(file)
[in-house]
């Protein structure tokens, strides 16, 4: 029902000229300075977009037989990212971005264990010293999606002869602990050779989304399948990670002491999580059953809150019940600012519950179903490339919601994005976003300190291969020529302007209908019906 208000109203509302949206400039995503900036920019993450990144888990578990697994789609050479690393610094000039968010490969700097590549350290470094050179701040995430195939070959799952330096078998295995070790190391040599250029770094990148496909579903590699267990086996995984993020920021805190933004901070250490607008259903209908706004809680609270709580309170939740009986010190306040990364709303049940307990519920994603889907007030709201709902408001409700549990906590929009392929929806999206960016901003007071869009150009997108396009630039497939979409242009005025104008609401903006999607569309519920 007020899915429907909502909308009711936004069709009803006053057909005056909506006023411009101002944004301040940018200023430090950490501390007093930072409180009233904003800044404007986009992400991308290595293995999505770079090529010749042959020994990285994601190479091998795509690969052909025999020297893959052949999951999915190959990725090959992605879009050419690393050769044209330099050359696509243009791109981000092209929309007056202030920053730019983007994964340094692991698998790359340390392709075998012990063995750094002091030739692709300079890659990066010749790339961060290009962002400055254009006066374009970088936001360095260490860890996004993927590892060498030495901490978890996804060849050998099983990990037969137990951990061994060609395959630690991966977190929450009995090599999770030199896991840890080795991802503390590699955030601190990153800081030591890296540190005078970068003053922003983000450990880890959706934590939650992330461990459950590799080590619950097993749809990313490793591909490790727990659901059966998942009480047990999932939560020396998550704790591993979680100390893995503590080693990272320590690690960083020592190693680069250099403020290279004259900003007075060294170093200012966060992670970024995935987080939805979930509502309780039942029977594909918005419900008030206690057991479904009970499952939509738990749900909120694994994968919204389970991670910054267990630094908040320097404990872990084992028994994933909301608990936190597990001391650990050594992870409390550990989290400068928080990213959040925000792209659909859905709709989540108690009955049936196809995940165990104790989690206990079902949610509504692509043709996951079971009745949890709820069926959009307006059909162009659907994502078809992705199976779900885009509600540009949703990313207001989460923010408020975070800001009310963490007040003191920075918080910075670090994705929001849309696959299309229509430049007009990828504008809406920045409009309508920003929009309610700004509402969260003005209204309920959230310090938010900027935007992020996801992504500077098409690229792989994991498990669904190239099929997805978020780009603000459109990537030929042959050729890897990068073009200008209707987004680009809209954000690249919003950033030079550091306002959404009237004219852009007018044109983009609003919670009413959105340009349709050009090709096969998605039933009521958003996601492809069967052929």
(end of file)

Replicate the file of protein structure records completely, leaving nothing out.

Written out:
[in-house]
């Protein structure tokens, strides 16, 4: 029902000229300075977009037989990212971005264990010293999606002869602990050779989304399948990670002491999580059953809150019940600012519950179903490339919601994005976003300190291969020529302007209908019906 208000109203509302949206400039995503900036920019993450990144888990578990697994789609050479690393610094000039968010490969700097590549350290470094050179701040995430195939070959799952330096078998295995070790190391040599250029770094990148496909579903590699267990086996995984993020920021805190933004901070250490607008259903209908706004809680609270709580309170939740009986010190306040990364709303049940307990519920994603889907007030709201709902408001409700549990906590929009392929929806999206960016901003007071869009150009997108396009630039497939979409242009005025104008609401903006999607569309519920 007020899915429907909502909308009711936004069709009803006053057909005056909506006023411009101002944004301040940018200023430090950490501390007093930072409180009233904003800044404007986009992400991308290595293995999505770079090529010749042959020994990285994601190479091998795509690969052909025999020297893959052949999951999915190959990725090959992605879009050419690393050769044209330099050359696509243009791109981000092209929309007056202030920053730019983007994964340094692991698998790359340390392709075998012990063995750094002091030739692709300079890659990066010749790339961060290009962002400055254009006066374009970088936001360095260490860890996004993927590892060498030495901490978890996804060849050998099983990990037969137990951990061994060609395959630690991966977190929450009995090599999770030199896991840890080795991802503390590699955030601190990153800081030591890296540190005078970068003053922003983000450990880890959706934590939650992330461990459950590799080590619950097993749809990313490793591909490790727990659901059966998942009480047990999932939560020396998550704790591993979680100390893995503590080693990272320590690690960083020592190693680069250099403020290279004259900003007075060294170093200012966060992670970024995935987080939805979930509502309780039942029977594909918005419900008030206690057991479904009970499952939509738990749900909120694994994968919204389970991670910054267990630094908040320097404990872990084992028994994933909301608990936190597990001391650990050594992870409390550990989290400068928080990213959040925000792209659909859905709709989540108690009955049936196809995940165990104790989690206990079902949610509504692509043709996951079971009745949890709820069926959009307006059909162009659907994502078809992705199976779900885009509600540009949703990313207001989460923010408020975070800001009310963490007040003191920075918080910075670090994705929001849309696959299309229509430049007009990828504008809406920045409009309508920003929009309610700004509402969260003005209204309920959230310090938010900027935007992020996801992504500077098409690229792989994991498990669904190239099929997805978020780009603000459109990537030929042959050729890897990068073009200008209707987004680009809209954000690249919003950033030079550091306002959404009237004219852009007018044109983009609003919670009413959105340009349709050009090709096969998605039933009521958003996601492809069967052929």